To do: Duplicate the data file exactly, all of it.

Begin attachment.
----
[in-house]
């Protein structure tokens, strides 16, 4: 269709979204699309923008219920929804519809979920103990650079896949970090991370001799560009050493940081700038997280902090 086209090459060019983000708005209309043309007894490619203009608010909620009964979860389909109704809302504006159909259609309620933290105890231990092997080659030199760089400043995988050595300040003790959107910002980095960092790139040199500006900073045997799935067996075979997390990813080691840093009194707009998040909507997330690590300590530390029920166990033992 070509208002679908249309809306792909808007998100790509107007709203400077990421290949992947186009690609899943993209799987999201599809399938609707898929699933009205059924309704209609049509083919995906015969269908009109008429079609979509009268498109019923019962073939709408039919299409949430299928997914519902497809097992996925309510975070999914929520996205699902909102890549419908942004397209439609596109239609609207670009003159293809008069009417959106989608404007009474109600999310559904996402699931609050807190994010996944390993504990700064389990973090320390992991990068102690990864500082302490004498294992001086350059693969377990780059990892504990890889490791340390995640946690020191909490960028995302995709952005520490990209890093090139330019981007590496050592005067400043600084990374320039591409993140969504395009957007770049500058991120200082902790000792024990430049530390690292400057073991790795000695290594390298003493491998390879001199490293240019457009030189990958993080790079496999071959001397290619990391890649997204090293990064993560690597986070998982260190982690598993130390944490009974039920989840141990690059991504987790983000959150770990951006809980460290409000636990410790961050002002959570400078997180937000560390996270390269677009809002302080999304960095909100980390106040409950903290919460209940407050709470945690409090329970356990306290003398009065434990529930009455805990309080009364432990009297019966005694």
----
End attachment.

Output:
[in-house]
């Protein structure tokens, strides 16, 4: 269709979204699309923008219920929804519809979920103990650079896949970090991370001799560009050493940081700038997280902090 086209090459060019983000708005209309043309007894490619203009608010909620009964979860389909109704809302504006159909259609309620933290105890231990092997080659030199760089400043995988050595300040003790959107910002980095960092790139040199500006900073045997799935067996075979997390990813080691840093009194707009998040909507997330690590300590530390029920166990033992 070509208002679908249309809306792909808007998100790509107007709203400077990421290949992947186009690609899943993209799987999201599809399938609707898929699933009205059924309704209609049509083919995906015969269908009109008429079609979509009268498109019923019962073939709408039919299409949430299928997914519902497809097992996925309510975070999914929520996205699902909102890549419908942004397209439609596109239609609207670009003159293809008069009417959106989608404007009474109600999310559904996402699931609050807190994010996944390993504990700064389990973090320390992991990068102690990864500082302490004498294992001086350059693969377990780059990892504990890889490791340390995640946690020191909490960028995302995709952005520490990209890093090139330019981007590496050592005067400043600084990374320039591409993140969504395009957007770049500058991120200082902790000792024990430049530390690292400057073991790795000695290594390298003493491998390879001199490293240019457009030189990958993080790079496999071959001397290619990391890649997204090293990064993560690597986070998982260190982690598993130390944490009974039920989840141990690059991504987790983000959150770990951006809980460290409000636990410790961050002002959570400078997180937000560390996270390269677009809002302080999304960095909100980390106040409950903290919460209940407050709470945690409090329970356990306290003398009065434990529930009455805990309080009364432990009297019966005694």